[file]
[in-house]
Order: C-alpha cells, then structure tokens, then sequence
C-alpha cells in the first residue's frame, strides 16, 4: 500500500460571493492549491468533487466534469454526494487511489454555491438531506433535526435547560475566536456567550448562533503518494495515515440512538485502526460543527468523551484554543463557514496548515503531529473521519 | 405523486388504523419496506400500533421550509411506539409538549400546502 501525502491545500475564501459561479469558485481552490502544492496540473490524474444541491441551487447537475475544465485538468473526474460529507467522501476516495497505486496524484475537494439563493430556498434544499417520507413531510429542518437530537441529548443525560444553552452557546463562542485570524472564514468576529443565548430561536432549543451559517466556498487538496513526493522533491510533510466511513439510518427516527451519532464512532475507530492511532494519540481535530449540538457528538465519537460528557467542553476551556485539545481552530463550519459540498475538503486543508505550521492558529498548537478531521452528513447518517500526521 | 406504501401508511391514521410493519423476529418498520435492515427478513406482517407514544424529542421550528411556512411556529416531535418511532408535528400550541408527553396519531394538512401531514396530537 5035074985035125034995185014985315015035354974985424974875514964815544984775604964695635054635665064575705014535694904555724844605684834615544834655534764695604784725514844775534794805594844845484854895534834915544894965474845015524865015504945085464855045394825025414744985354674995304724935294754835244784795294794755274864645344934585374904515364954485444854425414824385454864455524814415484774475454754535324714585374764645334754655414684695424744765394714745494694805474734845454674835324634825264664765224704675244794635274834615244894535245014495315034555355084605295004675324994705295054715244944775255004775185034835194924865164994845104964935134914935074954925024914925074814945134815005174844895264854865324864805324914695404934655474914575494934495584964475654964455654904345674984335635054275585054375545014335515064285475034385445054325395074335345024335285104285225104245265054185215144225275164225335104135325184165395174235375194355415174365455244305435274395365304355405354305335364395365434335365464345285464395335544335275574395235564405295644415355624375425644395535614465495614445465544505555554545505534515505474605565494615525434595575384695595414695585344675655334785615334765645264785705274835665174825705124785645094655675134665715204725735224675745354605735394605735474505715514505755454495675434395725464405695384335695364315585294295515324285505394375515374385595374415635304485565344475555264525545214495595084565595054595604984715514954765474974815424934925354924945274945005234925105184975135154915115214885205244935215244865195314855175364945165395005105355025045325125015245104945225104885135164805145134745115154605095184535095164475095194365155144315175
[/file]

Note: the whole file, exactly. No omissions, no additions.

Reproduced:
[in-house]
Order: C-alpha cells, then structure tokens, then sequence
C-alpha cells in the first residue's frame, strides 16, 4: 500500500460571493492549491468533487466534469454526494487511489454555491438531506433535526435547560475566536456567550448562533503518494495515515440512538485502526460543527468523551484554543463557514496548515503531529473521519 | 405523486388504523419496506400500533421550509411506539409538549400546502 501525502491545500475564501459561479469558485481552490502544492496540473490524474444541491441551487447537475475544465485538468473526474460529507467522501476516495497505486496524484475537494439563493430556498434544499417520507413531510429542518437530537441529548443525560444553552452557546463562542485570524472564514468576529443565548430561536432549543451559517466556498487538496513526493522533491510533510466511513439510518427516527451519532464512532475507530492511532494519540481535530449540538457528538465519537460528557467542553476551556485539545481552530463550519459540498475538503486543508505550521492558529498548537478531521452528513447518517500526521 | 406504501401508511391514521410493519423476529418498520435492515427478513406482517407514544424529542421550528411556512411556529416531535418511532408535528400550541408527553396519531394538512401531514396530537 5035074985035125034995185014985315015035354974985424974875514964815544984775604964695635054635665064575705014535694904555724844605684834615544834655534764695604784725514844775534794805594844845484854895534834915544894965474845015524865015504945085464855045394825025414744985354674995304724935294754835244784795294794755274864645344934585374904515364954485444854425414824385454864455524814415484774475454754535324714585374764645334754655414684695424744765394714745494694805474734845454674835324634825264664765224704675244794635274834615244894535245014495315034555355084605295004675324994705295054715244944775255004775185034835194924865164994845104964935134914935074954925024914925074814945134815005174844895264854865324864805324914695404934655474914575494934495584964475654964455654904345674984335635054275585054375545014335515064285475034385445054325395074335345024335285104285225104245265054185215144225275164225335104135325184165395174235375194355415174365455244305435274395365304355405354305335364395365434335365464345285464395335544335275574395235564405295644415355624375425644395535614465495614445465544505555554545505534515505474605565494615525434595575384695595414695585344675655334785615334765645264785705274835665174825705124785645094655675134665715204725735224675745354605735394605735474505715514505755454495675434395725464405695384335695364315585294295515324285505394375515374385595374415635304485565344475555264525545214495595084565595054595604984715514954765474974815424934925354924945274945005234925105184975135154915115214885205244935215244865195314855175364945165395005105355025045325125015245104945225104885135164805145134745115154605095184535095164475095194365155144315175